Digital comics | Tom Spurgeon reports that Bongo Comics has quietly left comiXology and will be putting its comics in a new Simpsons Store app instead. While users won’t be able to buy new Bongo comics on comiXology, they will still be able to access those they already purchased. [The Comics Reporter]
Political cartoons | The American Freedom Defense Initiative has a new advertising campaign, placing Bosch Fawstin’s cartoon of the Prophet Muhammad on billboards around St. Louis. Transit systems in several cities, including New York and Washington, D.C., have stopped accepting political advertising rather than carry the group’s ads depicting the Prophet Muhammad. In St. Louis, they have drawn mixed reactions: Dr. Ghazala Hayat of the Islamic Foundation of Greater St. Louis says she would like to see the signs removed but not at the cost of violence or property damage, while Jim Hanson, the executive vice president of the Center for Security Policy, said that freedom of speech is more important than avoiding offense. [WKRC]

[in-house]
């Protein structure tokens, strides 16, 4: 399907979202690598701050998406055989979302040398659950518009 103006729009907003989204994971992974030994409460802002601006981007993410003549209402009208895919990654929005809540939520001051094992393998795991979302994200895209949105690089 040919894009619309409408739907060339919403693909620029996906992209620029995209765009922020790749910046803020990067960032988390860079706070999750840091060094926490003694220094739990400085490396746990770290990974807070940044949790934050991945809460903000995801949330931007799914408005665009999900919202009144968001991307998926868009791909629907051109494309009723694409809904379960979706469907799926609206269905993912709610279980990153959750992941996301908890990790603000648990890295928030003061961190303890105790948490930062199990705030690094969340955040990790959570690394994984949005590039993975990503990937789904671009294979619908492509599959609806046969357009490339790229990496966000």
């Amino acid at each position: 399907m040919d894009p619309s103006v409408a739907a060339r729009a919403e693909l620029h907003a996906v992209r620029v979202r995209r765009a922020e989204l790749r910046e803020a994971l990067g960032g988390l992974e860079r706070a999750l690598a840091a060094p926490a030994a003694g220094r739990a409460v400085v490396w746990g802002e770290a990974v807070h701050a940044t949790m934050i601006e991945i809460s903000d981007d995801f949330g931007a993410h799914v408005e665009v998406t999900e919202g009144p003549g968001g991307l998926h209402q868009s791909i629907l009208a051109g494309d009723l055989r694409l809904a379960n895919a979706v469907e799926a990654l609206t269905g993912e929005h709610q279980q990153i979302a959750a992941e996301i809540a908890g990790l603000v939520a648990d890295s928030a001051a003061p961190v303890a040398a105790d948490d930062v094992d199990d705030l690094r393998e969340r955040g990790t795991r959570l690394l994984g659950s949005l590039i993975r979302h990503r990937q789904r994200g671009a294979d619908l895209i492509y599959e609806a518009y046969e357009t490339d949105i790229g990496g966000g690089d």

Passings | Inker Rick Ketcham has passed away. Details are sparse, but Ketcham’s Facebook quickly filled with tributes from friends and colleagues who hailed his kindness, his professionalism, and his willingness to mentor others. Ketcham worked on a number of titles for DC Comics, Marvel, Dark Horse, Image Comics and other publishers, including The Amazing Spider-Man, Buffy the Vampire Slayer, G.I. Joe, New X-Men, Runaways and Venom. [Tsunami Studios Facebook]